Bettr founders discuss fintech and the new creative economy

Bettr is a South African digital banking app and virtual card, which is introducing a new culture of money. Bettr founders, Tobie van Zyl and Grant Hinds, joined the BizNews Power Hour to discuss the advent of digital banking and the traction the app is gaining. Van Zyl, CEO of Bettr, weighed in on the ‘super app’ from Vodacom and explored the fascinating way in which the world of digital banking and the fintech space is developing into a new creative economy. Hinds, a social media sensation, avid gamer and YouTuber, could hardly contain his excitement ‘about what Bettr is and what it dreams to be’. – Nadya Swart

Tobie van Zyl on giants like Vodacom coming into the fintech space:

We get excited because finally fintech is giving consumers more choice, and if you look back in the last 20 years – we didn’t have much until Time Bank and Discovery kind of came in. But the thing about traditional banking is that it’s a traditional business model, and what fintech does is it really tries to do what bitcoin or blockchain does – it decentralises and really democratises. You’ve got to pick your lane where you want to play in, and I think Vodacom is a powerful brand and they’ve got a lot of money behind them – but the super app concept, you know, works well for large populations where you have a lot of attrition on the product itself.

My biggest thing, if I have to think about it, is Vodacom – much like any other mobile network provider – we really can’t trust them to the degree that we can trust, let’s say, financial institutions. I mean, our data expires, our data disappears. You know, we’re enslaved into very expensive contracts for a long time and can’t get out of it. Would I trust a mobile network operator with my money? Personally, I won’t.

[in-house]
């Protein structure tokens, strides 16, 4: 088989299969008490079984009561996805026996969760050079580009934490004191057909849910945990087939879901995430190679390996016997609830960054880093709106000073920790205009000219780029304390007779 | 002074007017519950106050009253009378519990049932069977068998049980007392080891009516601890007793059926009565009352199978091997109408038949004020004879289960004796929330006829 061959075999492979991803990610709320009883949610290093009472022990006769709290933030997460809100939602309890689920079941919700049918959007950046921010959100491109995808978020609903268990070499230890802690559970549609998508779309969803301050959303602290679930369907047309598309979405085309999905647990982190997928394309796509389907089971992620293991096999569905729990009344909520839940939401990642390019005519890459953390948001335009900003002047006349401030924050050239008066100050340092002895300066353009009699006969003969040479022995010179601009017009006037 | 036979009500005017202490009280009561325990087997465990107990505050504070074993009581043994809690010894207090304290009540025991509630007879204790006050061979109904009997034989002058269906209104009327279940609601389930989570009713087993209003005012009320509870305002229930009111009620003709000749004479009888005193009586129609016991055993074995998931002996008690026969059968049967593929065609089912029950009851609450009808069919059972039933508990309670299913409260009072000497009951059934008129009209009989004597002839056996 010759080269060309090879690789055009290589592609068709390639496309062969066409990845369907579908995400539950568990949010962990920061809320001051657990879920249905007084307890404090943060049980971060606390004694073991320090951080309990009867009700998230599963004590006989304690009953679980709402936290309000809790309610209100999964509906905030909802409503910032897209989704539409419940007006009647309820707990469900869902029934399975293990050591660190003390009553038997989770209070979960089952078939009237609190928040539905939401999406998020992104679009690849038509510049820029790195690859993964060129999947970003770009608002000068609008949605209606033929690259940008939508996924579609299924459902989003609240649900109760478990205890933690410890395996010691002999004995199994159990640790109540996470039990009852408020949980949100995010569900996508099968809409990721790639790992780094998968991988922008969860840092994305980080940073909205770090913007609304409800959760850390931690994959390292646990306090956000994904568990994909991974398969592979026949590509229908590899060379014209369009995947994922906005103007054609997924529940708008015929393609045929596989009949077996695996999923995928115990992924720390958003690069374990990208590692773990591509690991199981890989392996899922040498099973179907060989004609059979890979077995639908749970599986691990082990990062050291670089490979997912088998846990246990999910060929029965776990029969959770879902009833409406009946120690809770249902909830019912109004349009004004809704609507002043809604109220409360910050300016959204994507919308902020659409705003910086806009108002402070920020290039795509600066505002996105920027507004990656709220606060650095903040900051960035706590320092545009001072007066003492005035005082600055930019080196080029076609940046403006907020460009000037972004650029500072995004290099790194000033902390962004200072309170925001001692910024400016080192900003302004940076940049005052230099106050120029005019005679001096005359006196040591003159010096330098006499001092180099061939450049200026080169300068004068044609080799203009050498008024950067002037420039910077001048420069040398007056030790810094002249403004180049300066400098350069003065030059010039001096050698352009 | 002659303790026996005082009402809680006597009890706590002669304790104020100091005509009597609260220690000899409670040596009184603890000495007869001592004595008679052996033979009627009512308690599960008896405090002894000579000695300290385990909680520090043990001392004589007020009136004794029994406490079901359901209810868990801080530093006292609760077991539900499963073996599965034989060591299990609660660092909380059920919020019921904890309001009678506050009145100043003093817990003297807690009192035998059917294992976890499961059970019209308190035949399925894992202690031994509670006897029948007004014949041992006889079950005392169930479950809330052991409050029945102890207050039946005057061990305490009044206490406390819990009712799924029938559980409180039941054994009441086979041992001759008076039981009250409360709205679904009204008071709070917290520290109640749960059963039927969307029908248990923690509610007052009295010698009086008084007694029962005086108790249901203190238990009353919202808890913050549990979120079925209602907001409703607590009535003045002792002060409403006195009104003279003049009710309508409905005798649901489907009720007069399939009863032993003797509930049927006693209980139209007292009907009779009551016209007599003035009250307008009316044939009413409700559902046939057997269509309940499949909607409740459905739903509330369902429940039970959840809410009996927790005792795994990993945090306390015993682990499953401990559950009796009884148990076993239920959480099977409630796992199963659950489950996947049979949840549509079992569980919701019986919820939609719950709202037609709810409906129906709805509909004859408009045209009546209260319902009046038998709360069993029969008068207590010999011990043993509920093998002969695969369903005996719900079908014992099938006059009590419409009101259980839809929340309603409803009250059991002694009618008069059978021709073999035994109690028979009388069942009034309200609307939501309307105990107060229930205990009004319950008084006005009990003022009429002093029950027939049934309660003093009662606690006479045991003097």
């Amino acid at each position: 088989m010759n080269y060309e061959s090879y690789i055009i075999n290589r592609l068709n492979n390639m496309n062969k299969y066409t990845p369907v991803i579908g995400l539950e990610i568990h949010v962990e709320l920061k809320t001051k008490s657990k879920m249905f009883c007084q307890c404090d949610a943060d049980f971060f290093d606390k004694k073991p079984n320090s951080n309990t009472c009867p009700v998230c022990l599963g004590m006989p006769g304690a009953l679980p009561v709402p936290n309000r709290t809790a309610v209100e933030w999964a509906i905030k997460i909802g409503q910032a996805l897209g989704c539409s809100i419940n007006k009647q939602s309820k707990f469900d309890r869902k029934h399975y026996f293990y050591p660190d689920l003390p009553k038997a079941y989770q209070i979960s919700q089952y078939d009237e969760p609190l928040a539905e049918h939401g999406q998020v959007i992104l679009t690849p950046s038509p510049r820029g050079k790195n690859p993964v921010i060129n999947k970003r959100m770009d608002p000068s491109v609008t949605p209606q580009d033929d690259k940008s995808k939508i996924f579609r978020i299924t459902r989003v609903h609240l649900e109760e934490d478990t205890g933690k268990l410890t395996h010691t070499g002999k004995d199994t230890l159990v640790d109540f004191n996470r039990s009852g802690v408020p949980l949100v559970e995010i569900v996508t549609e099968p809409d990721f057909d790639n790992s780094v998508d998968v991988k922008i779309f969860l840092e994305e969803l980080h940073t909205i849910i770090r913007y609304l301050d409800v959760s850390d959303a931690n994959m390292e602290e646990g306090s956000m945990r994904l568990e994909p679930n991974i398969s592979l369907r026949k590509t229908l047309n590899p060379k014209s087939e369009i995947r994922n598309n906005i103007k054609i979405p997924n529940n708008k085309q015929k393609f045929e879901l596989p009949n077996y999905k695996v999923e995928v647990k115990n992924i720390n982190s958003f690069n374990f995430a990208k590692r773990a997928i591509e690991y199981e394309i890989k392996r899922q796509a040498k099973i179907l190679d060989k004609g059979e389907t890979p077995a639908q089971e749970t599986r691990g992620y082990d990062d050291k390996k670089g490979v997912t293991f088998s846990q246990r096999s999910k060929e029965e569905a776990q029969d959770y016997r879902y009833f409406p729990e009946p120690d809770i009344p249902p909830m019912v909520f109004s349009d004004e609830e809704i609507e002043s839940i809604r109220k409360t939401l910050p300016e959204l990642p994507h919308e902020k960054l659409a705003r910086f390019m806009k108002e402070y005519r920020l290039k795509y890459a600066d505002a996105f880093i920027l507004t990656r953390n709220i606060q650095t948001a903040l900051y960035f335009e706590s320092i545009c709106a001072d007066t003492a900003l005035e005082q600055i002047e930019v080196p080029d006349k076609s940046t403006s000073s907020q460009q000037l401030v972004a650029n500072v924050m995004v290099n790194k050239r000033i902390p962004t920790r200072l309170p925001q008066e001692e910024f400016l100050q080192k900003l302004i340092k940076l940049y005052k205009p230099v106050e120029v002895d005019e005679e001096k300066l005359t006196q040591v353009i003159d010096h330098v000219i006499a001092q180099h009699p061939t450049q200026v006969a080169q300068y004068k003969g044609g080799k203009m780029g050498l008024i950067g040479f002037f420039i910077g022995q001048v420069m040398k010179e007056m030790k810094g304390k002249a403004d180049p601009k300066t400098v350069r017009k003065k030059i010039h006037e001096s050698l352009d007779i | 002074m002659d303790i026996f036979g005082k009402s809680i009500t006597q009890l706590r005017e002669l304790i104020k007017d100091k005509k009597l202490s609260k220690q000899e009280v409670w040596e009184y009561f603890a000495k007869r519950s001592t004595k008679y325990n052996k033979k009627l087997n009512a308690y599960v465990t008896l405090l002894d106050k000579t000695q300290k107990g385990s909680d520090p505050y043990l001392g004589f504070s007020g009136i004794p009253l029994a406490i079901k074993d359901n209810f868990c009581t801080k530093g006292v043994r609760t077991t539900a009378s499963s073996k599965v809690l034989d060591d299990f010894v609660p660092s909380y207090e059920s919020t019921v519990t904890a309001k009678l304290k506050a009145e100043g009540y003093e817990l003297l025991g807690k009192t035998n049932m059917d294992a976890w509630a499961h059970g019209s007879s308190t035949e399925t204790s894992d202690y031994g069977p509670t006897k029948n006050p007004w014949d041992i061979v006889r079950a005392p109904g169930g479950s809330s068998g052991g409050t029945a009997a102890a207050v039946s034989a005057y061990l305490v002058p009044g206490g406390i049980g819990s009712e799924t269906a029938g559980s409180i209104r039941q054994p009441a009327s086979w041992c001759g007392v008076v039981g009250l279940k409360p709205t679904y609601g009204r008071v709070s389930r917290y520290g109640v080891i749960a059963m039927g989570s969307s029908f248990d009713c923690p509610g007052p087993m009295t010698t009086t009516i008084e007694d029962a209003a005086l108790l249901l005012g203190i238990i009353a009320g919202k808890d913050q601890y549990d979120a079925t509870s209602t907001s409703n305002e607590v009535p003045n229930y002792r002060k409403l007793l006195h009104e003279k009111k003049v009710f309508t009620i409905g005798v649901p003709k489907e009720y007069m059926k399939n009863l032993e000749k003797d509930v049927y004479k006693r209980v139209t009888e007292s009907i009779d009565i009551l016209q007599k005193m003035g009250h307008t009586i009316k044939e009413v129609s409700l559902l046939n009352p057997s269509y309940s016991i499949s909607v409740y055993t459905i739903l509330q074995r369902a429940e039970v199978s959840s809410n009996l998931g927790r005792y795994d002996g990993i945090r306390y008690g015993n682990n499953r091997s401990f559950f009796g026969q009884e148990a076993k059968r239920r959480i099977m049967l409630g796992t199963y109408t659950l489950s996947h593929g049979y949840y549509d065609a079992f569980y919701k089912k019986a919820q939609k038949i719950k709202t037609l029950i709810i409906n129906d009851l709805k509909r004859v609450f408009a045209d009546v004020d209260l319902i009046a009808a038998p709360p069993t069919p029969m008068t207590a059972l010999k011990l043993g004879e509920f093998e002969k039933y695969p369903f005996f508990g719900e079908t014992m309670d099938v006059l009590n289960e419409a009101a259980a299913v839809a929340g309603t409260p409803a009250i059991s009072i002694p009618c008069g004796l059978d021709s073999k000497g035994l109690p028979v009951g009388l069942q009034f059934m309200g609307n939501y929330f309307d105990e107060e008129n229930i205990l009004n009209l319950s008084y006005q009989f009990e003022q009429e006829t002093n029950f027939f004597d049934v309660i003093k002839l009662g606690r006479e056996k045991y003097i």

Grant Hinds on how he became involved in Bettr:

Well, actually it was a long time coming. I’ve been involved in the gaming industry for the last 12 years and I had just come back from doing some work with some successful YouTubers for a year abroad in the UK and moved back to South Africa. And Toby and I started talking a couple of years ago about what Bettr is and what it dreams to be – and I got really excited because abroad we had Revolut and Monzo.

Monzo was one of my favorite experiences about being abroad, and I just like wax lyrical, showing him my card – because I still have my card in my wallet. It was such a great, frictionless experience that just didn’t exist back at home. And I was like; ‘It’s wild that you’re talking to me!’ I mean, I nerded out. I was on one of the trains and there was a developer, obviously on deadline or something with a Monzo hoodie on the floor of the train with his laptop. And I was like, do I go to speak to him? Because I really like what he’s doing, you know? Anyway, I chose not to. He looked like he was busy. 

Hinds on the status of Revolut, Monzo and fintech in SA:

They’re not here at the moment. And as far as I know, it’s going to be a long time before they get here. Tobie has done a lot of the groundwork with his team to bring Bettr here. It’s been a long time coming. As you say, you’ve been speaking to him – this doesn’t come out of nowhere. This is a project that’s four and a half years in the making, and there’s some really exciting things just on the verge of this moment – which is also really cool. And gaming is just one of those markets. [The reason why] I’m involved – it’s just one of those markets where we have 11 million gamers in the country. A lot of the services that we use are kind of on the fringe. We use all these digital services. We love spending money online.